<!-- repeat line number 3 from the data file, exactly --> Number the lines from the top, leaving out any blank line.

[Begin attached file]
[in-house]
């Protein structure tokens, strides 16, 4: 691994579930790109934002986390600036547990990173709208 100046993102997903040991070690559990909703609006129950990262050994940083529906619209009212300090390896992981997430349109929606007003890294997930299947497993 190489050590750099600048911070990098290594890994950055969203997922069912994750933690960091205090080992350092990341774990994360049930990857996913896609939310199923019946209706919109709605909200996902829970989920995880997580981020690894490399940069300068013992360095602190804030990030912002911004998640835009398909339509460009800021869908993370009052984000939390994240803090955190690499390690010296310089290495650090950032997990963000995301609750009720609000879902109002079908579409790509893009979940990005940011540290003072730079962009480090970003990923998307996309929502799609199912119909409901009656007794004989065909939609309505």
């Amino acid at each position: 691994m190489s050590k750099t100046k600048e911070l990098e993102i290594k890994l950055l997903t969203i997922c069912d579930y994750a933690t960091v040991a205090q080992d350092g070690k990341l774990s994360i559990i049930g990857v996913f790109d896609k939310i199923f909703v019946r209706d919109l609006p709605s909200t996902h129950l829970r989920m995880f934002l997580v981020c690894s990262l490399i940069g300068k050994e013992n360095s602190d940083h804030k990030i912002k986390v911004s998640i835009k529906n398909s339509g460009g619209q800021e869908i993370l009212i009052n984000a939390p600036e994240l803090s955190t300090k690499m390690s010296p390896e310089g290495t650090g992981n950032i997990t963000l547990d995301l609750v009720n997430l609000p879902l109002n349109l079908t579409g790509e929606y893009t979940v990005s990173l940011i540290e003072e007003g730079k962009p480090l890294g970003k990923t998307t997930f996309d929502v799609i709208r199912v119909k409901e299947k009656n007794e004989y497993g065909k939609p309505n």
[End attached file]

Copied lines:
């Amino acid at each position: 691994m190489s050590k750099t100046k600048e911070l990098e993102i290594k890994l950055l997903t969203i997922c069912d579930y994750a933690t960091v040991a205090q080992d350092g070690k990341l774990s994360i559990i049930g990857v996913f790109d896609k939310i199923f909703v019946r209706d919109l609006p709605s909200t996902h129950l829970r989920m995880f934002l997580v981020c690894s990262l490399i940069g300068k050994e013992n360095s602190d940083h804030k990030i912002k986390v911004s998640i835009k529906n398909s339509g460009g619209q800021e869908i993370l009212i009052n984000a939390p600036e994240l803090s955190t300090k690499m390690s010296p390896e310089g290495t650090g992981n950032i997990t963000l547990d995301l609750v009720n997430l609000p879902l109002n349109l079908t579409g790509e929606y893009t979940v990005s990173l940011i540290e003072e007003g730079k962009p480090l890294g970003k990923t998307t997930f996309d929502v799609i709208r199912v119909k409901e299947k009656n007794e004989y497993g065909k939609p309505n």